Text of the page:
Digital radiology revealed its international nature this afternoon in a scientific session at which researchers from Brazil, India, Germany, and Poland presented papers on recent advances in image processing. The first presentation detailed a means of
Digital radiology revealed its international nature this afternoon in a scientific session at which researchers from Brazil, India, Germany, and Poland presented papers on recent advances in image processing.
The first presentation detailed a means of characterizing lung nodules by analyzing their shape and texture on CT images.
"First, the texture is analyzed using the empirical semivariogram function," said Aristofanes Silva of the Pontifical Catholic University in Rio de Janeiro.
The shape is then examined by means of a set of measures based on the nodule's skeleton. The nodule's malignancy or benignity is determined by combining these methods.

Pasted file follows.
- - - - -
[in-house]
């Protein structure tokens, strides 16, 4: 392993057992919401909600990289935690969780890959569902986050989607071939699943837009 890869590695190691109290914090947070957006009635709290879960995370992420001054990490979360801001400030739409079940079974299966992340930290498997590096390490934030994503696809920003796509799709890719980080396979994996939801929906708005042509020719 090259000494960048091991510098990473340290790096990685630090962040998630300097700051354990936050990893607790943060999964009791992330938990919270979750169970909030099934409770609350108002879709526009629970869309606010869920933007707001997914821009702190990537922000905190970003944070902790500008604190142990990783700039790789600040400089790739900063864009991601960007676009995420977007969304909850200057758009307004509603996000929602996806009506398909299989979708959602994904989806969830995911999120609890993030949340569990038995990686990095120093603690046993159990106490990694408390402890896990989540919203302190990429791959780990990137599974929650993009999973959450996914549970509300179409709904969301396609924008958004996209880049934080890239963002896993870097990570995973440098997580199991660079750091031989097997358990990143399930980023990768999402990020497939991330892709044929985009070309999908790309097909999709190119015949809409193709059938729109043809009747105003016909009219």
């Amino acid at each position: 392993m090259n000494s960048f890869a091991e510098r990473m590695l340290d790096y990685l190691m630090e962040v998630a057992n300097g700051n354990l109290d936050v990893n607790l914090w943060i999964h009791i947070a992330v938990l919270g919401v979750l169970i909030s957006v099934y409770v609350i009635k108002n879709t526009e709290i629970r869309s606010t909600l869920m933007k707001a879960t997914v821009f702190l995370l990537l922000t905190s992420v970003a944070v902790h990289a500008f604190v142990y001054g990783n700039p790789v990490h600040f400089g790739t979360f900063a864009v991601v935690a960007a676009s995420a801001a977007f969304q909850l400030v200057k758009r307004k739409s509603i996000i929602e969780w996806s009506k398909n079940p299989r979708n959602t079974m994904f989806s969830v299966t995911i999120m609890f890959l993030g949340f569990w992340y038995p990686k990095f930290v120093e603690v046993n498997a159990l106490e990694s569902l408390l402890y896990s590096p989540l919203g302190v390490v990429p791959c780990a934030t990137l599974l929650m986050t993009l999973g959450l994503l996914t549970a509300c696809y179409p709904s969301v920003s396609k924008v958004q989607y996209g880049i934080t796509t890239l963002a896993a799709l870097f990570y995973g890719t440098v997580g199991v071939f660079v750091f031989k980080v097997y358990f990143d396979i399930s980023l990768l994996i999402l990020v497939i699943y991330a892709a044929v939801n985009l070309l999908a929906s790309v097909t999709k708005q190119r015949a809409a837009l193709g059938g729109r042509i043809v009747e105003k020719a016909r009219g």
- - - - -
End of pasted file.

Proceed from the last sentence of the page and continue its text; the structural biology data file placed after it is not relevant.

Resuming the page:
While the number of nodules studied (31) is too small to provide definitive conclusions, such measures provide significant support for a more detailed investigation, Silva said.
Dr. Dinesh Kumar of Cochin University of Science and Technology in Kerala, India, proposed a method for automatic determination of the location and orientation of spine vertebrae in digitized spine x-rays, using mathematical morphology.
"The algorithm is based on spine morphology and hence works well even in noisy images," Kumar said.
Spine localization can be accurately determined in all cases without human intervention. Vertebrae C1 and C2 can be precisely located even when this region is unclear on the image, he said.
The proposed technique is robust for use in the initial phase of vertebrae segmentation, Kumar said.
A third paper introduced a method for localizing calcifications using the output produced by a newly developed vessel segmentation method.
"This new method generates a set of points for the vessel's centerline as well as for its border, which makes it easy to compute a display graph whose minimum can be calculated," said Dr. Stefan Wesarg of the Fraunhofer Institute for Computer Graphics in Darmstadt, Germany.
An evaluation of that minimum's position has been linked with the visually defined position of a calcification inside the vessel.
The Polish study illustrated the use of image analysis technologies for automatic detection and shape description of microcalcifications, combining wavelet, morphological, and convolution with different scale techniques.